Safe at Sea: Safe and secure anchoring
(Editor’s note: The following column is a reprint from the paper of June 13, 2018.)
A few years ago I chartered a sailboat in the Caribbean. The first night out, I anchored near a harbor where our family planned to go scuba diving. That night, the boat dragged on its anchor and in the morning we found ourselves in the middle of the channel leading into the harbor. We anchored again, went diving for the day and when we returned to our boat, it wasn’t there. Nearby sailors pointed out to sea where we spotted our boat. Fortunately we had enough gas in the dinghy to reach and recover it. This began a stressful week of cruising where the anchor sometimes held and sometimes didn’t. We wasted a lot of time looking for permanent moorings or docks to tie up to for the night. I’ve reflected since then on safely and effectively anchoring in different places and conditions. Here are some things to consider when anchoring around Sanibel and Captiva.
– Size of anchor. Ask a marine supplier or other boaters what size anchor they recommend for your boat. You will need room to store or mount it and it must be the right size to hold in the wind, waves and current you expect to encounter.
– Type of anchor. An anchor consists of the “fluke” (the blade-like part) and the “shank” that is used to connect the anchor to the boat. Anchors hold by digging their fluke(s) into the bottom. The two most common anchors are the Danforth and the Plow. The seabed around our barrier islands is sand or grass with some areas of soft mud. The Danforth anchor is light in weight, easily stowed and excellent for anchoring in sand and mud, but in grass or clay it is likely to slide. The Plow is heavier and is normally stowed on a fitting on the bow. It has a shape like a plow that will penetrate weeds, sand and grass.
– The “rode.” The rode is a nautical term for the anchor line. The rode may consist of rope or chain or both. The preferred rope for anchoring is nylon because it will stretch under strain without damage, is easy on the hands and will not rot when stowed away wet. Some anchor rodes have a length of chain at the end near the anchor. The chain will lie more horizontal near the anchor and helps the anchor dig in.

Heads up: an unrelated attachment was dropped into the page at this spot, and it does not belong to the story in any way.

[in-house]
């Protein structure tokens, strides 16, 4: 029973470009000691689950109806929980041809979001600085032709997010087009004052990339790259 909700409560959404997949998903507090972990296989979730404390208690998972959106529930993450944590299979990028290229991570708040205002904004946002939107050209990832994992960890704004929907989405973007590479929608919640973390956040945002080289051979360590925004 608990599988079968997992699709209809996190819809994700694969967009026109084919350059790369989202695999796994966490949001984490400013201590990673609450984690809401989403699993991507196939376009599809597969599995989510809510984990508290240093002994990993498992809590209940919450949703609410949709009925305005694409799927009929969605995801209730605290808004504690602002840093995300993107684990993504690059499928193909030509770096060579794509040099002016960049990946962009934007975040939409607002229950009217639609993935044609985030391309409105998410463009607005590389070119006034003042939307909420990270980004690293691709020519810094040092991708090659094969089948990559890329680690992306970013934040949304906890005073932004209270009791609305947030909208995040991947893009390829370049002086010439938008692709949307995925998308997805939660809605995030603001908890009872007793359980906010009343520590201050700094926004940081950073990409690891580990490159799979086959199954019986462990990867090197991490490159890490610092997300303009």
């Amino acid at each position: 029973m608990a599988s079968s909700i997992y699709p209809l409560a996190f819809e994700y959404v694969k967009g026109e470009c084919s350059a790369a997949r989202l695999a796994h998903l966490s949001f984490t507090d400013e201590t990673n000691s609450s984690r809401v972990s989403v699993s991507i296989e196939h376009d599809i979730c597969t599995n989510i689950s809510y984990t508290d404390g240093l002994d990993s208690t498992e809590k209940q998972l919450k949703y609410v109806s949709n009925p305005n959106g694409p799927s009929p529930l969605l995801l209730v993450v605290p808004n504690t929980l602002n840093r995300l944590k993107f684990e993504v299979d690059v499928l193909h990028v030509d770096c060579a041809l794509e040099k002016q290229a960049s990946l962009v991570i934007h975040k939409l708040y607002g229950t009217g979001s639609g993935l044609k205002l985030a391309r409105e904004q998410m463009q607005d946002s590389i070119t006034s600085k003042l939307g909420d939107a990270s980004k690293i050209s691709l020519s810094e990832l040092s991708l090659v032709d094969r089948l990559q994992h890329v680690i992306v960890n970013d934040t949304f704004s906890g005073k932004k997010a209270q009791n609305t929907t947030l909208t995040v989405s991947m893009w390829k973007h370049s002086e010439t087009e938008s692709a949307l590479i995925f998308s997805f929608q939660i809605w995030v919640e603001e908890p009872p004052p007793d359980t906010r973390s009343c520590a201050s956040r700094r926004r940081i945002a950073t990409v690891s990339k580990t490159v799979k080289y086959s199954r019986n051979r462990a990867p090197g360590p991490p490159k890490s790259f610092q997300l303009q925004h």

– The “scope.” The scope is the ratio of the length of the rode to the depth of the water. The more horizontal the scope is, the better the holding power of the anchor. In calm conditions, a scope of 5:1 is standard. As wind and sea conditions become more severe, a scope of up to 10:1 is recommended.
– Technique for setting the anchor. Survey the anchorage as you approach for water depth and clearance from other boats, should your boat swing due to changes in wind, tide or current. Approach the anchorage against the wind or current, whichever is stronger. Bring the boat to a standstill. Check to ensure that the anchor is attached to the rode and the rode is attached to the boat. Lower – never throw – the anchor over the bow. Apply a small amount of power in reverse and let the rode out slowly. Be sure the line does not wrap around your legs. When sufficient line is out, take a turn around the bow cleat to set the anchor. When the anchor is firmly set, tie it to the bow cleat with a cleat hitch. If you are unsure of how to tie a cleat hitch, demonstration videos can be found online.
– Retrieving the anchor. Approach the anchor slowly using the engine. Take the line in slowly to avoid fouling it around the propeller or rudder. When directly over the anchor, it should break out easily. If not, snub the rode around the bow cleat and run the boat forward until the force of the boat breaks it loose.
Finally, never anchor a boat from the stern where waves or boat wakes might swamp or sink the boat. A stern anchor may be used as a secondary anchor to keep the boat from swinging as long as the primary anchor keeps the boat facing into the wind and waves.
Bob Orr is a member of America’s Boating Club of Sanibel-Captiva. For more about the chapter and the courses it offers, visit www.sancapboating.club or contact email@example.com or 612-987-2125.